Considering how rapidly manufacturers could make modifications to device designs without major retooling or turnaround times, the appeal of 3-D printing is huge. Further, the operational benefit can be significant. Reductions in capital equipment, inventory, and labor costs, as well as manufacturing cycle times, are all achievable benefits from embracing additive manufacturing. The very real concept of a medical device manufacturer carrying a year's worth of inventory may be a thing of the past as companies can deploy an army of 3-D printers to meet demand. In addition, companies can choose to retain the intellectual property for device design, and outsource the manufacturing to organizations dedicated to printing 3-D devices on a contract basis.

Yet, despite the hype, the excitement about 3-D printing isn't universal, and a new day has not fully dawned on the industry. Here are four reasons why: 

1. Durability Concerns

Several of our customers have expressed reluctance or inability to incorporate the new technology into their processes, and with good reason: some implant manufacturers have expressed concern about the durability of 3-D-printed implants. Titanium alloys have a long and proven record as knee or hip implants, and perfecting a 3-D printed object is no simple task. Many organizations are unwilling to take that risk, and instead, rely on 3-D printing for support devices used during surgery.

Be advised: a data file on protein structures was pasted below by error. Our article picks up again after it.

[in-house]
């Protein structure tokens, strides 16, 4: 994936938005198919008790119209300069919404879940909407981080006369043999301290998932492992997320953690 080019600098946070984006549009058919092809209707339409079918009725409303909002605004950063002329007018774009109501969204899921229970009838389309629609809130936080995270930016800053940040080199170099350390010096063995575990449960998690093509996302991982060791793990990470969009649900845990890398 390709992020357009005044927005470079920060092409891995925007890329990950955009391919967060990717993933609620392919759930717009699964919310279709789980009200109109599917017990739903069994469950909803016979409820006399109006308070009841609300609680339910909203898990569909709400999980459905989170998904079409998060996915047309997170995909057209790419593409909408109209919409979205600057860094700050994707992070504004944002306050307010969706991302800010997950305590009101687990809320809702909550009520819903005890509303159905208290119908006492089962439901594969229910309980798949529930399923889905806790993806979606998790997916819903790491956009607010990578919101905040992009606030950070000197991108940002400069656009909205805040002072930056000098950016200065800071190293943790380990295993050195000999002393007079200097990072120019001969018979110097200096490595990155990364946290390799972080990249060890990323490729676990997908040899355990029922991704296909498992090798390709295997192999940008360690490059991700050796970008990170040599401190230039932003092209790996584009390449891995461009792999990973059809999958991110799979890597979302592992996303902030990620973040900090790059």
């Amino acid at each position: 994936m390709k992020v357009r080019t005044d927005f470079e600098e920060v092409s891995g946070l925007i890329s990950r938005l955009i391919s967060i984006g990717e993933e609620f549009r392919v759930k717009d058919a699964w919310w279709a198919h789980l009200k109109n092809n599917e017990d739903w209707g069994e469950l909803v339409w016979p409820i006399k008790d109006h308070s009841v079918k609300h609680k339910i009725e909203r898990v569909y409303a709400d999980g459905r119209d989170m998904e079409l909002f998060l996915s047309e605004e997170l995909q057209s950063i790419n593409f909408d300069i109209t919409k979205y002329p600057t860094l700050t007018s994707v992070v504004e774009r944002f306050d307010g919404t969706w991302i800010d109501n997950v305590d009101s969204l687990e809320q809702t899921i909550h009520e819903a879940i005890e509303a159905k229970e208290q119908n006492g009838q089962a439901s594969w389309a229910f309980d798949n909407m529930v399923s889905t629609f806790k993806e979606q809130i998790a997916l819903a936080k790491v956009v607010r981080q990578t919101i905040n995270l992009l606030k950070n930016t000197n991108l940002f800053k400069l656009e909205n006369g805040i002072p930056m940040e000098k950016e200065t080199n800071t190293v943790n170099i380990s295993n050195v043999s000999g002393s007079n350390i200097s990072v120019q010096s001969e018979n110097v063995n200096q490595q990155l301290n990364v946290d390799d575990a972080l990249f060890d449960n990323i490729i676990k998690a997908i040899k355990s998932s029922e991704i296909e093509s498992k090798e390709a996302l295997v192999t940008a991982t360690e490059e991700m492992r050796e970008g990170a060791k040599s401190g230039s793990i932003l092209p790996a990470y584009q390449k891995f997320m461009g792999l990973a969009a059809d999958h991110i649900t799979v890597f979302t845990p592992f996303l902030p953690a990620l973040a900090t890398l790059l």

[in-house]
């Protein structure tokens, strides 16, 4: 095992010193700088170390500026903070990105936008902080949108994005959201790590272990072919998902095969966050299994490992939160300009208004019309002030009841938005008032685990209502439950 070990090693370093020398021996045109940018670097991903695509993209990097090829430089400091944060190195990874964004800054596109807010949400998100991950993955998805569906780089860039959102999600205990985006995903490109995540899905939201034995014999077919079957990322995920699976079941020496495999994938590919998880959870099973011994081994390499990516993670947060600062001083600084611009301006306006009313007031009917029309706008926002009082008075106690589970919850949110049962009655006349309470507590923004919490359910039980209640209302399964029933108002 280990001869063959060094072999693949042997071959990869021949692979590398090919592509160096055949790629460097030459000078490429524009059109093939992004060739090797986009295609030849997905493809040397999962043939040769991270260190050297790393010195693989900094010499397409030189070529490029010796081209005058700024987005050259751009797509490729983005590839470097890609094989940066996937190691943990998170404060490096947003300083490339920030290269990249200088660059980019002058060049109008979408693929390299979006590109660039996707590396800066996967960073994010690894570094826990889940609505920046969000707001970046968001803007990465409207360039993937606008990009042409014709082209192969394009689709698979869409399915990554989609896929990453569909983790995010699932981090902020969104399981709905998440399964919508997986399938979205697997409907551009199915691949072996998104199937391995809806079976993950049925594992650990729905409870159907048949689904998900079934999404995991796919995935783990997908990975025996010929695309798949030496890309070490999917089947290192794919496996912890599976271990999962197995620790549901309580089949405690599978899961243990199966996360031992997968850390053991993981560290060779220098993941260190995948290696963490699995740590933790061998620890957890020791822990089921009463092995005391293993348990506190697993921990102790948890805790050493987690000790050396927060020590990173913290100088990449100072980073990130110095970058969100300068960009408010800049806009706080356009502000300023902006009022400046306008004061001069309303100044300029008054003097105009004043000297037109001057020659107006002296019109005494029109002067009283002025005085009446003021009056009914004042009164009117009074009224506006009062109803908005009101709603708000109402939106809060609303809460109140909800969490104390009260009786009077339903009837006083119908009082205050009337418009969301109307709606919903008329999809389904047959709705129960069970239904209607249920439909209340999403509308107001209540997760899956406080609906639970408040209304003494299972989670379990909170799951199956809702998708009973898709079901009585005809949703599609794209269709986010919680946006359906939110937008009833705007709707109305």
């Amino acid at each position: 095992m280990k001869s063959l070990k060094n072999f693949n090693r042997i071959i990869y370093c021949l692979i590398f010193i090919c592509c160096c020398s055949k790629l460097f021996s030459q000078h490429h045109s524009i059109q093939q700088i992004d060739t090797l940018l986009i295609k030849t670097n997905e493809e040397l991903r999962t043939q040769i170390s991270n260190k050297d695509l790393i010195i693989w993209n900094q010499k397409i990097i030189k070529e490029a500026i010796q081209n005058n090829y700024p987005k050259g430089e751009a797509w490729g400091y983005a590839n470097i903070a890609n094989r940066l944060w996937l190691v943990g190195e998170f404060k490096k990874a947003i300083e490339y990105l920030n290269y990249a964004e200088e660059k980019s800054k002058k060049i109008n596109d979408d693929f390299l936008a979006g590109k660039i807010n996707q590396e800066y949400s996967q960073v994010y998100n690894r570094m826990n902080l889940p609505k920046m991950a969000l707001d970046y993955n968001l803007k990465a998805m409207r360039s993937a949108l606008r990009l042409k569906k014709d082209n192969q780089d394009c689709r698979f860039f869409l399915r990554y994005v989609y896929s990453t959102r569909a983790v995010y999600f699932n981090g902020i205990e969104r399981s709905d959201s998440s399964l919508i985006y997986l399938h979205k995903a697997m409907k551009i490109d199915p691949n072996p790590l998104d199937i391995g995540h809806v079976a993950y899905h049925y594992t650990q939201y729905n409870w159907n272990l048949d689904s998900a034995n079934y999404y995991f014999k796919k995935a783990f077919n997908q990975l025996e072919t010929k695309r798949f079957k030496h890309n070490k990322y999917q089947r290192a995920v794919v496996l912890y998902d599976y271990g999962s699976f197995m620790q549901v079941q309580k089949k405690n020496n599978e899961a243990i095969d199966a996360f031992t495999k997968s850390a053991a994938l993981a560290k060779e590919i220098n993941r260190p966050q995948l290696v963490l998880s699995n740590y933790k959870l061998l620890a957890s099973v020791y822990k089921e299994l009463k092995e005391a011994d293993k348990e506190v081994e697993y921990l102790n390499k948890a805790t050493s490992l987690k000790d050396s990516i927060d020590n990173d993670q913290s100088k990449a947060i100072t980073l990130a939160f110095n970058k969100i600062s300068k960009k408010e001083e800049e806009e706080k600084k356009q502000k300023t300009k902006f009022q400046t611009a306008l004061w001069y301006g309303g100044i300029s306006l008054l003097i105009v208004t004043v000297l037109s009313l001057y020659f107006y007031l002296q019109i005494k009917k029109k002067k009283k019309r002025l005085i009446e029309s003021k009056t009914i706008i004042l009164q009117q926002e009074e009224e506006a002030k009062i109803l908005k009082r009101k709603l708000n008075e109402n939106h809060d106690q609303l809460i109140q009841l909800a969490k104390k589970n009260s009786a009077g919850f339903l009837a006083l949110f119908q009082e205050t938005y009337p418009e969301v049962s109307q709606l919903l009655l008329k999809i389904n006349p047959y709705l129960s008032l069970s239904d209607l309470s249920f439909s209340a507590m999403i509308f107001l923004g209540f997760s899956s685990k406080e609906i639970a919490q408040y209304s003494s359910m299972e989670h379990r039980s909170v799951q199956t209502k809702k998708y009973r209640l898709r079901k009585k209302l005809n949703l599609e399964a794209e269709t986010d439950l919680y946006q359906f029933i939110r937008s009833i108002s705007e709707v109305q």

2. Customers May Not Always Need It

Hospitals and physicians do not necessarily need custom or on-demand medical devices. Such devices would surely demand a premium in an age when hospitals have little money to spare, to say nothing about the payer perspective and how reimbursement would be handled. Off-the-shelf devices have served the industry for decades, and in many situations, they will be good enough.

3. An Expertise Shortage

Currently, finding professionals with expertise to support 3-D printing operations for products that need extreme precision can also prove challenging. Developing expertise in the use of 3-D printers takes time, and there aren't enough experts in the field yet. For the time being, those who want to incorporate 3-D printing find ways to accomplish that. One medical device customer surmised, "We could staff up, train and retain people to do nothing but observe, learn and practice, but we chose to go to a third party because they've got a full warehouse of 3-D printers."

4. Evolving Regulations

Lastly, the regulatory impact of 3D printed devices is still evolving. The FDA recently issued guidance for the manufacturing of 3-D devices, but the approval pathways such as 510(k) and Pre-market Application (PMA) will impact industry acceptance as well. The 510(k) method uses devices that are already on the market to evaluate conformance, and the PMA covers new devices, which, given the expected growth, is the pathway for most 3=D printed devices going forward. The PMA process also requires clinical trials and data to show a device is safe and effective in a large population.

Regardless of the limitations of the technology, the concept is exciting for the medical device industry, as it creates the possibility of new and innovative approaches for developing and manufacturing life-improving and saving devices. With the challenges of implementing 3-D printing in medical device manufacturing, it may take some time before the technology picks up enough momentum to be a "wave," but at the least, we can call the 3-D printing trend a steadily rising tide.

Bart Reitter is the director of life sciences at Santa Barbara, Calif.-based enterprise resource planning (ERP) software company QAD Inc.  (NASDAQ: QADA / QADB).